Behavior modification
Another term for behavior therapy.
systematic desensitization p431
a behavioral technique for reducing a person’s fear and anxiety by gradually asscoiaing a new response( relaxation.)with stimuli that have been causing the fearand anxiety.
aversive conditioning p432
…behavior therapy technique aimed at eliminating undedesirable behavior pateerns by teching the person to asscociate with pain and discomfort.

behavior contracting p433

form of operant conditioning therapy in which the client and therapies set behavioral goals and agree on reinforcements that the client will recceive on reaching those goals.
token economy p433
…an operant conditioning therapy in which people earn tokens (reinforcers) for desired behaviors and exchange them for desired items or privileges

modeling p434

a behavior therapy in which the person learns desired behaviors by watching others perform those behavior….
Cognitive-behavioral therapy
A newer form of psychotherapy that combines the techniques of cognitive therapy with those of behavioral therapy.
cognitive therapies p434
…..psychotherapies that emphasize changing client’s perceptions of their life situation as a way of modifying their behavior..
stress-inoculation therapy p434
…a type of cognitive therapy that trains clients to cope with stressful situations by learning a more useful pattern of self-talk.
Rational-emotive behavior therapy (REBT)
Albert Ellis’s brand of cognitive therapy, based on the idea that irrational thoughts and behaviors are the cause of mental disorders.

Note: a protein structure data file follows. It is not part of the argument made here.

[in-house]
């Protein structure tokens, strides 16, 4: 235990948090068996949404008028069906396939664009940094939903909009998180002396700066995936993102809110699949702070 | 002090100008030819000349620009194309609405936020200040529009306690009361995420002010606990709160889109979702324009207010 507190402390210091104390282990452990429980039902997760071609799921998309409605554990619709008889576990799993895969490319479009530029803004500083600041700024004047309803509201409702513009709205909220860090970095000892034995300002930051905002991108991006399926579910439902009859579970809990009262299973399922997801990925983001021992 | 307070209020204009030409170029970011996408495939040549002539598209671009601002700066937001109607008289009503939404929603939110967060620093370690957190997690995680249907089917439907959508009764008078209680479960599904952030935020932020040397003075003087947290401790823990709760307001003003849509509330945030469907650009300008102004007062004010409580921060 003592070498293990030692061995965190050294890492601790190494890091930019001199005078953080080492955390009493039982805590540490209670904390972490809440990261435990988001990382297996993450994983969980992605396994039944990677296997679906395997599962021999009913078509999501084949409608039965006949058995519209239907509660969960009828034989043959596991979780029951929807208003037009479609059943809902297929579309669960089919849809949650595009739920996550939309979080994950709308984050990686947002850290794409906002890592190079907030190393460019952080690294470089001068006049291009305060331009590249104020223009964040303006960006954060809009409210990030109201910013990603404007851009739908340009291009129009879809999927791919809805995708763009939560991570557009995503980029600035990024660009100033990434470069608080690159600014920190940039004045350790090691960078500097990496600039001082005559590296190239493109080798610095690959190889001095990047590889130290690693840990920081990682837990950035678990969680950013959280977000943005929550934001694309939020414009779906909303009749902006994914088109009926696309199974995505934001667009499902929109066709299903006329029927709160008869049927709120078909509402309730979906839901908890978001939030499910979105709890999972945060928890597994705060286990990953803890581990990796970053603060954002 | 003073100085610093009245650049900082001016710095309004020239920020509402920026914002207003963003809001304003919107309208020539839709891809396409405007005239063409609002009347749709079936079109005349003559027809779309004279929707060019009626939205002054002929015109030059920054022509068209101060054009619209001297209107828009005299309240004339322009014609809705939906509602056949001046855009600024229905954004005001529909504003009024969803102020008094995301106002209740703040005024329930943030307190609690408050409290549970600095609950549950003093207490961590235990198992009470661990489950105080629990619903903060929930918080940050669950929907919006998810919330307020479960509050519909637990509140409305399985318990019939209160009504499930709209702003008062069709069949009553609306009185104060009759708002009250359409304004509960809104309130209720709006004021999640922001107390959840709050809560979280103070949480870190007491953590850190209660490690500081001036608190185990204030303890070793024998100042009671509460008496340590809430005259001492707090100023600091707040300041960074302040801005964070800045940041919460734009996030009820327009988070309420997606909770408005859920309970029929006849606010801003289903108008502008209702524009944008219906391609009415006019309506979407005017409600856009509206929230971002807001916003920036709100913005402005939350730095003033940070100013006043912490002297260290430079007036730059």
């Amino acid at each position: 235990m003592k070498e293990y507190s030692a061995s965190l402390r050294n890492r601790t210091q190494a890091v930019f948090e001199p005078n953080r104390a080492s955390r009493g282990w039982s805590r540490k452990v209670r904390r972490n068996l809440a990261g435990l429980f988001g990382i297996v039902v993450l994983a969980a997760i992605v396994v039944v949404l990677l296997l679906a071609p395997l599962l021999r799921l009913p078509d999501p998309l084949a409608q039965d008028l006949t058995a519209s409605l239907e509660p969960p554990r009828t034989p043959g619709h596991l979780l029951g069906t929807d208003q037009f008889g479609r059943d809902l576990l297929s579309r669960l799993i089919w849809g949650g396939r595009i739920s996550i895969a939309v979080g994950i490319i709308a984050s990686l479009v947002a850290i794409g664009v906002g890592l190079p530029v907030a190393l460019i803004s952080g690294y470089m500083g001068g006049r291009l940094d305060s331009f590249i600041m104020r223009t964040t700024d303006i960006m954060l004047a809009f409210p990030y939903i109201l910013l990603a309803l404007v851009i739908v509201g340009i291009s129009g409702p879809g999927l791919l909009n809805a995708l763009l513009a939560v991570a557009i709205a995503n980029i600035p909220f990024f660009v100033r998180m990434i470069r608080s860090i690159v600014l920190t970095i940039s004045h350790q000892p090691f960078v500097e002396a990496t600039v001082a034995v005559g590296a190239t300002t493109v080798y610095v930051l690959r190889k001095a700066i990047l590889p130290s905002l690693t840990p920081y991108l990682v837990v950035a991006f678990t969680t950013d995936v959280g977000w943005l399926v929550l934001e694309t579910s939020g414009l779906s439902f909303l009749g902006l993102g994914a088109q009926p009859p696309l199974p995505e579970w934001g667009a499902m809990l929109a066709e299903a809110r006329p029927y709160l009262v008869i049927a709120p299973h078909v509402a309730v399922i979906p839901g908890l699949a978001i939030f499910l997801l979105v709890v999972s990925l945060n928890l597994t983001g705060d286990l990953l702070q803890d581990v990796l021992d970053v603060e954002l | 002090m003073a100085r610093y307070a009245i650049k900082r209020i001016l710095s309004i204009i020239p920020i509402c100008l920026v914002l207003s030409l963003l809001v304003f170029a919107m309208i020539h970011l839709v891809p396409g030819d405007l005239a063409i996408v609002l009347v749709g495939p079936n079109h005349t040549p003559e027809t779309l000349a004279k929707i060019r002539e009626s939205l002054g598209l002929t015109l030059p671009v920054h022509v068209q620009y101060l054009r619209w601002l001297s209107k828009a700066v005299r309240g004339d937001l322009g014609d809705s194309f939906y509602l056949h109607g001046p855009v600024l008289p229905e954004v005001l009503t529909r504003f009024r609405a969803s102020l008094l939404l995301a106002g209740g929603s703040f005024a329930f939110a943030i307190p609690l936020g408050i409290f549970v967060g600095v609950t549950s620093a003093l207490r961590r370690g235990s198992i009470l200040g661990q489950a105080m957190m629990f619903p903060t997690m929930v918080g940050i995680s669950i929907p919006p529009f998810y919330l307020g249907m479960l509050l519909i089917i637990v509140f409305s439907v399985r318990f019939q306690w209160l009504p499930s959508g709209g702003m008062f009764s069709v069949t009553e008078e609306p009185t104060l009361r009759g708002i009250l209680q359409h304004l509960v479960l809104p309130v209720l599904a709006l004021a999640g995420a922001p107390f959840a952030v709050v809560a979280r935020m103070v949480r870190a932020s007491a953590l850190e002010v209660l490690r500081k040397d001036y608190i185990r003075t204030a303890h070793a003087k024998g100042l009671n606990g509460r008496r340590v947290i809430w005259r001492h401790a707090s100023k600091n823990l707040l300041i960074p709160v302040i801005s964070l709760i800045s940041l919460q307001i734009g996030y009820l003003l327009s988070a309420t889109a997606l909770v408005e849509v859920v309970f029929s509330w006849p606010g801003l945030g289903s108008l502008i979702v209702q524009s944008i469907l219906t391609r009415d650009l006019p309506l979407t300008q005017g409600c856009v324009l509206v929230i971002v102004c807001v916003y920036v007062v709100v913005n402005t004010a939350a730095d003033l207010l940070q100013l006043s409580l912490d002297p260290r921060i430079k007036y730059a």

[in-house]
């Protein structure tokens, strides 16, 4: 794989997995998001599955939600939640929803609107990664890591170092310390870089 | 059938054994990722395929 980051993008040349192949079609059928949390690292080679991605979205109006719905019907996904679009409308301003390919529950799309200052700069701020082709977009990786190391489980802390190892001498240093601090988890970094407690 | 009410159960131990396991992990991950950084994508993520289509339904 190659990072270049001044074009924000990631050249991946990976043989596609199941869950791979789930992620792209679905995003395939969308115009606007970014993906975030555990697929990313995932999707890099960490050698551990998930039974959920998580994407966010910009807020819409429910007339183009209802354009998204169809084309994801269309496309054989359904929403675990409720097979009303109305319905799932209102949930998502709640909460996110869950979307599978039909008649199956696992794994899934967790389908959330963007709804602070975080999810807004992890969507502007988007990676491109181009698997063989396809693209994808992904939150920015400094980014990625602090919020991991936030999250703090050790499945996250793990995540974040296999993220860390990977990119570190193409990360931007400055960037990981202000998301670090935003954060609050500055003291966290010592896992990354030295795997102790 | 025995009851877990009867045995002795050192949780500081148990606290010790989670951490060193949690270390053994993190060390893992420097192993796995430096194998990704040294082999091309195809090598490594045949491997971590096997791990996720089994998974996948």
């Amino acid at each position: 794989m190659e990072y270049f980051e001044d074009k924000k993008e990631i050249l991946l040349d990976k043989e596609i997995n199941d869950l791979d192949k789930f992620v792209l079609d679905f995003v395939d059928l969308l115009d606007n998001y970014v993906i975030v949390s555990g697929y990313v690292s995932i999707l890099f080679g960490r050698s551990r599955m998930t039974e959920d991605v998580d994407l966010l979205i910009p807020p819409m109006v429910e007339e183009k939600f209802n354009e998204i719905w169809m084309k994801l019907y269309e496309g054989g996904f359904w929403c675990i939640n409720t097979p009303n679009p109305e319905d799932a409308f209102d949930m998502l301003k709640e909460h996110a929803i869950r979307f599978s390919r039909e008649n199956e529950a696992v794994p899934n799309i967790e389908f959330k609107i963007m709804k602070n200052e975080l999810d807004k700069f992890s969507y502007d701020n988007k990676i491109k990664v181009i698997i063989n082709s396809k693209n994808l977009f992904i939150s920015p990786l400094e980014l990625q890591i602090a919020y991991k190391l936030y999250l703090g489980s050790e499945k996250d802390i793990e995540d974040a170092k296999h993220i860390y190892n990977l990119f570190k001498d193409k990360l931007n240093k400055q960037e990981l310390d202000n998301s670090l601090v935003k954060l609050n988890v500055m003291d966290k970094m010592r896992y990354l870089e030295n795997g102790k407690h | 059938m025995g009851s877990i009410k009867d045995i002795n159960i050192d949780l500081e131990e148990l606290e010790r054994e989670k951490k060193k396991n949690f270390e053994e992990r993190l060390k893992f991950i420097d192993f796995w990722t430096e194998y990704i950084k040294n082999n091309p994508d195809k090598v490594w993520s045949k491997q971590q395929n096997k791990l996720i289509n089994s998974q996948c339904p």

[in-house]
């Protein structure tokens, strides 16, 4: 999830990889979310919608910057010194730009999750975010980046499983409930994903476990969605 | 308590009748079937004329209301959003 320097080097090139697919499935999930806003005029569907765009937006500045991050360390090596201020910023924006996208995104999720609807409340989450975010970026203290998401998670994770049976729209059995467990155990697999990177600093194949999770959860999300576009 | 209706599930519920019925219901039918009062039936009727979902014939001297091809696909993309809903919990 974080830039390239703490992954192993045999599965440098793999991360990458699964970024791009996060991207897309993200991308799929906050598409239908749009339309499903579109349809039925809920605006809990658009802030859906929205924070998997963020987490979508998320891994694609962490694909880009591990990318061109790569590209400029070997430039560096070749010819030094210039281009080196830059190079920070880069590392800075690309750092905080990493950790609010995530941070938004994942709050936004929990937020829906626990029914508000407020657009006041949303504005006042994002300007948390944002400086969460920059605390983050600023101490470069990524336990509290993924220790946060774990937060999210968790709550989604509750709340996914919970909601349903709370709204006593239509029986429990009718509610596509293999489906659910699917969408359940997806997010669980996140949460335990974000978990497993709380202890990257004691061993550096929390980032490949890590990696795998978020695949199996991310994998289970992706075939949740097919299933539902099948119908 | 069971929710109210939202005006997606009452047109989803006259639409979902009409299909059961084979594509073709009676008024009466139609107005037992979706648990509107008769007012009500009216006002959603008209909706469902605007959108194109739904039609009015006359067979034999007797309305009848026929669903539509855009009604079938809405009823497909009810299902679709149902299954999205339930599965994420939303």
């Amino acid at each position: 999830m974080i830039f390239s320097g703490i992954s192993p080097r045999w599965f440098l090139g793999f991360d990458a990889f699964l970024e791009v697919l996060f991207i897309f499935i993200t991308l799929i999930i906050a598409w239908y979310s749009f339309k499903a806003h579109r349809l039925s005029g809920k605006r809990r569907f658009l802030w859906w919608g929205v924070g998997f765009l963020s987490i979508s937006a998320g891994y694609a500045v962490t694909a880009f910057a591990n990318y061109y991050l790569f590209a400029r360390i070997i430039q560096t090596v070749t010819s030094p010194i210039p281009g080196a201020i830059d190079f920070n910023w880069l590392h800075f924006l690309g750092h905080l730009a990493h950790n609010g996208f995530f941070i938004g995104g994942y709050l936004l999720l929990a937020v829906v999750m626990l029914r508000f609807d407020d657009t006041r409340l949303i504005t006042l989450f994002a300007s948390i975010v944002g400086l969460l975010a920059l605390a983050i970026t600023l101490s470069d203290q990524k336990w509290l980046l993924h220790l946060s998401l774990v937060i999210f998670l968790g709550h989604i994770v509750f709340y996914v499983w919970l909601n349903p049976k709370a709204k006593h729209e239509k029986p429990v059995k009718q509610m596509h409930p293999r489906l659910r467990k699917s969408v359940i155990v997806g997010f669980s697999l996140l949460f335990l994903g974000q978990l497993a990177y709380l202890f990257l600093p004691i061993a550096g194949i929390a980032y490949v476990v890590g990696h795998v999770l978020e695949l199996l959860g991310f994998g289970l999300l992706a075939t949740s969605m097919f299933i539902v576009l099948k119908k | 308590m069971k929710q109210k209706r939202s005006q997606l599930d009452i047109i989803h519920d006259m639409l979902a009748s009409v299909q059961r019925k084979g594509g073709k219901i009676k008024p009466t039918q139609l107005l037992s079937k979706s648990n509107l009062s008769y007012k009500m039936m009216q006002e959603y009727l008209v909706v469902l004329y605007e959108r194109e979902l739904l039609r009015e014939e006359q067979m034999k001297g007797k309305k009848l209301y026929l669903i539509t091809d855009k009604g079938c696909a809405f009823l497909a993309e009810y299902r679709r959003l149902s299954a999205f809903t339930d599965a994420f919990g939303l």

rational-emotive therapy (RET)p434
..a directive cognitive therapy based on the idea that clients’ psychological distress is caused by irrational and self-defeating beliefs and the therapist’s job is to challenge such dysfunctional beliefs..
cognitive therapy p435
Group therapy
Any form of psychotherapy done with more than one client/patient at a time; often done from a humanistic perspective.
group therapy p436
…type of psychotherapy in which clients meet regularly interact and help one another achieve insight into their feelings and behavior.
family therapy p436
…a form of group therapy that see the family as at least partly responsible for the individual’s problems and that seeks to change all family members behaviors to the benefit of the family unit as well as the troubled individual
couple therapy p 436
a form of group therapy intended to help troubled partners improve their problems of communication and interaction….
eclecticticism p440